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16 Publications

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    06/05/18 | CalmAn: An open source tool for scalable Calcium Imaging data Analysis
    Giovannucci A, Friedrich J, Gunn P, Kalfon J, Koay SA, Taxidis J, Najafi F, Gauthier JL, Zhou P, Tank DW, Chklovskii D, Pnevmatikakis EA
    bioRxiv. 06/2018:. doi: 10.1101/339564

    Advances in fluorescence microscopy enable monitoring larger brain areas in-vivo with finer time resolution. The resulting data rates require reproducible analysis pipelines that are reliable, fully automated, and scalable to datasets generated over the course of months. Here we present CaImAn, an open-source library for calcium imaging data analysis. CaImAn provides automatic and scalable methods to address problems common to pre-processing, including motion correction, neural activity identification, and registration across different sessions of data collection. It does this while requiring minimal user intervention, with good performance on computers ranging from laptops to high-performance computing clusters. CaImAn is suitable for two-photon and one-photon imaging, and also enables real-time analysis on streaming data. To benchmark the performance of CaImAn we collected a corpus of ground truth annotations from multiple labelers on nine mouse two-photon datasets. We demonstrate that CaImAn achieves near-human performance in detecting locations of active neurons.

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    10/03/17 | Predictive Coding of Novel versus Familiar Stimuli in the Primary Visual Cortex
    Homann J, Koay SA, Glidden AM, Tank DW, Berry MJ
    bioRxiv. 10/2017:. doi: 10.1101/197608

    To explore theories of predictive coding, we presented mice with repeated sequences of images with novel images sparsely substituted. Under these conditions, mice could be rapidly trained to lick in response to a novel image, demonstrating a high level of performance on the first day of testing. Using 2-photon calcium imaging to record from layer 2/3 neurons in the primary visual cortex, we found that novel images evoked excess activity in the majority of neurons. When a new stimulus sequence was repeatedly presented, a majority of neurons had similarly elevated activity for the first few presentations, which then decayed to almost zero activity. The decay time of these transient responses was not fixed, but instead scaled with the length of the stimulus sequence. However, at the same time, we also found a small fraction of the neurons within the population (\~2%) that continued to respond strongly and periodically to the repeated stimulus. Decoding analysis demonstrated that both the transient and sustained responses encoded information about stimulus identity. We conclude that the layer 2/3 population uses a two-channel predictive code: a dense transient code for novel stimuli and a sparse sustained code for familiar stimuli. These results extend and unify existing theories about the nature of predictive neural codes.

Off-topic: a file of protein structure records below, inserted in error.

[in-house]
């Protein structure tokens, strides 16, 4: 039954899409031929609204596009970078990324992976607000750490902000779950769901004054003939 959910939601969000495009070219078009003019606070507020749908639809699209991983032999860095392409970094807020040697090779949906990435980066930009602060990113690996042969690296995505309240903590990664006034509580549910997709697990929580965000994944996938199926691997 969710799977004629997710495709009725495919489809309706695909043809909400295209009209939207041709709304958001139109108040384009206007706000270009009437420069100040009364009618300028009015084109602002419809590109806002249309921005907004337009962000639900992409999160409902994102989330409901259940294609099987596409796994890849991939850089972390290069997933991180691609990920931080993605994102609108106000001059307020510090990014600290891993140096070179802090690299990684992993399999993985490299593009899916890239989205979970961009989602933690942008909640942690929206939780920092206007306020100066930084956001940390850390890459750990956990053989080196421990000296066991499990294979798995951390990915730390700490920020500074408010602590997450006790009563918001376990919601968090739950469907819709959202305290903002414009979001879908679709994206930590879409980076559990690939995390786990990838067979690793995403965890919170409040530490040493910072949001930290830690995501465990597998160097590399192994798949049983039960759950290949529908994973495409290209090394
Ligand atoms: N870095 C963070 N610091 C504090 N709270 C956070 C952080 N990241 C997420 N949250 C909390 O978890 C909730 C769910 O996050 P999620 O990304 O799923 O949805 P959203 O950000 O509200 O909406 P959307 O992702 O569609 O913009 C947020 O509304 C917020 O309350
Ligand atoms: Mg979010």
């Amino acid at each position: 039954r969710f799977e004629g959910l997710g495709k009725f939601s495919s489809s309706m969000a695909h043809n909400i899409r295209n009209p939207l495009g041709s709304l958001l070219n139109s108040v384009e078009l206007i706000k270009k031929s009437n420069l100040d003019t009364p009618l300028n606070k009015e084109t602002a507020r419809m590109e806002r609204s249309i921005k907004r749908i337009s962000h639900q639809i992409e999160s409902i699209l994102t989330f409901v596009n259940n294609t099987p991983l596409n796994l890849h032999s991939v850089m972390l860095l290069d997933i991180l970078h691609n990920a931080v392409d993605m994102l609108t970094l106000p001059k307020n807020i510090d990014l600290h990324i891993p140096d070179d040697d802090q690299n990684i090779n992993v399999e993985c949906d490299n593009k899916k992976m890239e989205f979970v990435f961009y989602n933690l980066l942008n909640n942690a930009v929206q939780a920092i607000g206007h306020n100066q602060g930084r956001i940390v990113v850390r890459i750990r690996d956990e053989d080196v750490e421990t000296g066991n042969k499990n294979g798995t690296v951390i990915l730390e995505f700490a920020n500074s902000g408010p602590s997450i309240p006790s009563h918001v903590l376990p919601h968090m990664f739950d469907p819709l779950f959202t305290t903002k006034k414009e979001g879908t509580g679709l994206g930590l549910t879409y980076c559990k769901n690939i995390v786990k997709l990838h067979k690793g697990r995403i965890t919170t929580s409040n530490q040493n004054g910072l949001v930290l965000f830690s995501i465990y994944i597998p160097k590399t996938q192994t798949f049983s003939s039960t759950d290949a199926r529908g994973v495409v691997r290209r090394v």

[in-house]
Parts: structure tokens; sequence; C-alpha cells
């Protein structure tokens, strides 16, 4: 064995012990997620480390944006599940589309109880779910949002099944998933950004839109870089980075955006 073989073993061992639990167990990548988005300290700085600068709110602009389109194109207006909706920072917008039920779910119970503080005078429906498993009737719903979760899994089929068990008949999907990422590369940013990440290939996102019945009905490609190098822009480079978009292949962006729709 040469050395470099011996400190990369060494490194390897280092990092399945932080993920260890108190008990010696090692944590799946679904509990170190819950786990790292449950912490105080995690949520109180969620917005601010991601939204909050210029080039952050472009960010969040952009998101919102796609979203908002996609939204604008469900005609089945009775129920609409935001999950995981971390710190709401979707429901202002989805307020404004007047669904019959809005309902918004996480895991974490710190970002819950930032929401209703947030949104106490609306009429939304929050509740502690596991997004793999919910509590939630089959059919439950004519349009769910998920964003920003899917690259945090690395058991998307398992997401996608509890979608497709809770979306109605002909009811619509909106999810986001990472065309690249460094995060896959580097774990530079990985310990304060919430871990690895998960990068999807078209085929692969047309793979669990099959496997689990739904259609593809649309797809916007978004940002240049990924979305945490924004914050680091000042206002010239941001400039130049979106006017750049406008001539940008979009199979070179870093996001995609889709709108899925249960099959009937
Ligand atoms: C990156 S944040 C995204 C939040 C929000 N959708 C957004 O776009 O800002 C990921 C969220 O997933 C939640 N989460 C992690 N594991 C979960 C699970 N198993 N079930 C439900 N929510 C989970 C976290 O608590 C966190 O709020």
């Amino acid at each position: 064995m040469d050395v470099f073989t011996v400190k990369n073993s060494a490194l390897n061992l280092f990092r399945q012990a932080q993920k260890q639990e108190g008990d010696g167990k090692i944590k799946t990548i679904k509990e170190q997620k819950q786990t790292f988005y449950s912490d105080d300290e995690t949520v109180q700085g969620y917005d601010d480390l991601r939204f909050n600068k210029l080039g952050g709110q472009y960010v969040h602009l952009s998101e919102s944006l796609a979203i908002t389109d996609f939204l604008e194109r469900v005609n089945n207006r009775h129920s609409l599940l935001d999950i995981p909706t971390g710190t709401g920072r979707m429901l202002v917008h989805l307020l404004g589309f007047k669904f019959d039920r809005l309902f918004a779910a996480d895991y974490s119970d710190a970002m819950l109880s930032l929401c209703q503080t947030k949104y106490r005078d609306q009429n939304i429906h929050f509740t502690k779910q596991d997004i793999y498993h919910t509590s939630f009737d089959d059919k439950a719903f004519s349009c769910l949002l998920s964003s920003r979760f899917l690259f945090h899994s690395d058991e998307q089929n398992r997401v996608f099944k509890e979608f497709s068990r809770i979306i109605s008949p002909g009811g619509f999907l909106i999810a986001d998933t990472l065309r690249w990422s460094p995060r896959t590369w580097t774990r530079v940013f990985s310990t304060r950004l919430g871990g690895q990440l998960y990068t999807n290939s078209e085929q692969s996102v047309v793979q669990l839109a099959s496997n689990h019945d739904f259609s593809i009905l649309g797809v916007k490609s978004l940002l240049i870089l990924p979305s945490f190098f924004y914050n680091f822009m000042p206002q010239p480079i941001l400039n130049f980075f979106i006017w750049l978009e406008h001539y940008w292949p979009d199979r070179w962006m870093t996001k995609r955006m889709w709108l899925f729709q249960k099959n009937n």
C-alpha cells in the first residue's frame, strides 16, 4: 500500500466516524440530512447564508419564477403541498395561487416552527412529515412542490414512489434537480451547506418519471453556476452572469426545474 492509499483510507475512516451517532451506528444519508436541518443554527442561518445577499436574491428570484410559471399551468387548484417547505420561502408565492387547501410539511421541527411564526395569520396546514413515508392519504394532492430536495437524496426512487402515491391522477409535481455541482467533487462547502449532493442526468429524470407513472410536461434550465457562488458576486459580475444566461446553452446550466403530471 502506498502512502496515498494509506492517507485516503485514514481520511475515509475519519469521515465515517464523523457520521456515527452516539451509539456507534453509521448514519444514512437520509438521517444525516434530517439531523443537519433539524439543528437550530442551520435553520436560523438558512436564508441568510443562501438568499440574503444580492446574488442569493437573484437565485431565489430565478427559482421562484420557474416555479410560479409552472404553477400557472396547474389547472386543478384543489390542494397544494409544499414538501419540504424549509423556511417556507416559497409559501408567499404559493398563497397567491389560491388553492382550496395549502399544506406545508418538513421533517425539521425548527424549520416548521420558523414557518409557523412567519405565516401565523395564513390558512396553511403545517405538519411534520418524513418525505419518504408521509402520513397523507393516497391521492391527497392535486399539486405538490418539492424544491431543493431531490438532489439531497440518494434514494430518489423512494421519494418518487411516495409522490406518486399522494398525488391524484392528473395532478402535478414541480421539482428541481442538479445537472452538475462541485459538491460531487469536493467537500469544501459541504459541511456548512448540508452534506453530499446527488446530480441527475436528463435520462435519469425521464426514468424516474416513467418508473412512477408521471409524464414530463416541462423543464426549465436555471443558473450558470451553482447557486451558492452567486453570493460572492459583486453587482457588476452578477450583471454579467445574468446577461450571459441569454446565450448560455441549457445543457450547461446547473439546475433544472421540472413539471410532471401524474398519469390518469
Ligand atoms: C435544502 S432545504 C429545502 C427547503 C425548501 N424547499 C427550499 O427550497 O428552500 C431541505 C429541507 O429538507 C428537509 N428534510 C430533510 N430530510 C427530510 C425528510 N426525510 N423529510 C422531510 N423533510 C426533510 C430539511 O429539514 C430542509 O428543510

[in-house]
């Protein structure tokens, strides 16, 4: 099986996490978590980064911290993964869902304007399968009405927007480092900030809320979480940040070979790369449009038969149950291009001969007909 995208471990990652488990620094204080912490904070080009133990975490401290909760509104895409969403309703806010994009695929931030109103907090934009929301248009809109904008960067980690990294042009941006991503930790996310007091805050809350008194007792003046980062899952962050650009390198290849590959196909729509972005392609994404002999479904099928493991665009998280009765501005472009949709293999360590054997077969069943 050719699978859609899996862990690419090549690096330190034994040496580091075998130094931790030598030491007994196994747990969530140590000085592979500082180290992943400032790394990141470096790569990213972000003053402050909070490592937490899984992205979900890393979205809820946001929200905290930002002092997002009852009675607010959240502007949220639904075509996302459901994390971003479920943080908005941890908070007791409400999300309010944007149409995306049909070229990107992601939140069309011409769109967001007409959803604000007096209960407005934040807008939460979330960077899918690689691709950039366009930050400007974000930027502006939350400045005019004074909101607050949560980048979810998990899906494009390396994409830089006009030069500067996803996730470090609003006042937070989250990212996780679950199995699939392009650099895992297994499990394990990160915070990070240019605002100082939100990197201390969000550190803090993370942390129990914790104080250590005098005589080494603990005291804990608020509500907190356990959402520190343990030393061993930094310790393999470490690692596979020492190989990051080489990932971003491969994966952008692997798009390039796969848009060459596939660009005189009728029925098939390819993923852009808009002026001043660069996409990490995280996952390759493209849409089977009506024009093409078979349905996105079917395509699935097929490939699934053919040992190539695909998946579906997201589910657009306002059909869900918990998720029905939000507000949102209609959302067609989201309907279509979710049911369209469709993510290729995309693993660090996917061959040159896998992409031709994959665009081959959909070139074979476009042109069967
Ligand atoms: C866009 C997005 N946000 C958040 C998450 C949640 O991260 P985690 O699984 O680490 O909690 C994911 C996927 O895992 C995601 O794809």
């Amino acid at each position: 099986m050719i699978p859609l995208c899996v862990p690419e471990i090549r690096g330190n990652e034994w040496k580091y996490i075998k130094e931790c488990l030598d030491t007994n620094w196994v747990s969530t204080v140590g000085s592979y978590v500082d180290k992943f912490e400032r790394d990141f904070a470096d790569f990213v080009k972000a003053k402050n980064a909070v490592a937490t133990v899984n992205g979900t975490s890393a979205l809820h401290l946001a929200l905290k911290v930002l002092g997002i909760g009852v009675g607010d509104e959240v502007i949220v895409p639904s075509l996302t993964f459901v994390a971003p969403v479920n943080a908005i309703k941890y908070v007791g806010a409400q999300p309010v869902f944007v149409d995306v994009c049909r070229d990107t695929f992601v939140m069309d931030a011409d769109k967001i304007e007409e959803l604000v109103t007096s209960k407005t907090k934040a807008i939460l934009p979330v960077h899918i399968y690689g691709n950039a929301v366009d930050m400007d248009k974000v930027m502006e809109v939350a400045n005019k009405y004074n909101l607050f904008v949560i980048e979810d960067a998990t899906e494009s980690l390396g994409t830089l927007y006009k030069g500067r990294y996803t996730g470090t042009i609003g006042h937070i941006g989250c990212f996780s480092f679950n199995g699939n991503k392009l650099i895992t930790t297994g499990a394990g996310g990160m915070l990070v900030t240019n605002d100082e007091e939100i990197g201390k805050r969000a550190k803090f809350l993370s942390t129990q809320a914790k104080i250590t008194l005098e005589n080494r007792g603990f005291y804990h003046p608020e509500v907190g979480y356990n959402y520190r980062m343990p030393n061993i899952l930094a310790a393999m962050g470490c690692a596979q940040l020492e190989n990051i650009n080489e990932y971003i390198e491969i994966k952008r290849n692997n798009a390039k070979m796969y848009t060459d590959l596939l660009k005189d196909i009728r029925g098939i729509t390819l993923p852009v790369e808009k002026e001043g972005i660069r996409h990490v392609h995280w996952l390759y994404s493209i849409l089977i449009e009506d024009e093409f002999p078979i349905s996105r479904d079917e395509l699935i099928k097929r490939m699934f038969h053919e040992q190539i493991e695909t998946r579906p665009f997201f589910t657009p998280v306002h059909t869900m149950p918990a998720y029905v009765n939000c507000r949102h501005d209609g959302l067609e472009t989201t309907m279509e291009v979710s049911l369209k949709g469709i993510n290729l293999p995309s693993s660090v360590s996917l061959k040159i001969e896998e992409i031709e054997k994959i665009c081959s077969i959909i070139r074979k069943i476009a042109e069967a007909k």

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    03/20/17 | Volumetric two-photon imaging of neurons using stereoscopy (vTwINS)
    Song A, Charles AS, Koay SA, Gauthier JL, Thiberge SY, Pillow JW, Tank DW
    Nature Methods. 03/2017;14(4):420 - 426. doi: 10.1038/nmeth.4226

    Two-photon laser scanning microscopy of calcium dynamics using fluorescent indicators is a widely used imaging method for large-scale recording of neural activity in vivo. Here, we introduce volumetric two-photon imaging of neurons using stereoscopy (vTwINS), a volumetric calcium imaging method that uses an elongated, V-shaped point spread function to image a 3D brain volume. Single neurons project to spatially displaced 'image pairs' in the resulting 2D image, and the separation distance between projections is proportional to depth in the volume. To demix the fluorescence time series of individual neurons, we introduce a modified orthogonal matching pursuit algorithm that also infers source locations within the 3D volume. We illustrated vTwINS by imaging neural population activity in the mouse primary visual cortex and hippocampus. Our results demonstrated that vTwINS provides an effective method for volumetric two-photon calcium imaging that increases the number of neurons recorded while maintaining a high frame rate.

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    03/05/17 | Stochastic filtering of two-photon imaging using reweighted ℓ<inf>1</inf>
    Charles AS, Song A, Koay SA, Tank DW, Pillow JW
    2017 IEEE International Conference on Acoustics, Speech and Signal Processing (ICASSP). 03/2017:. doi: 10.1109/ICASSP.2017.7952314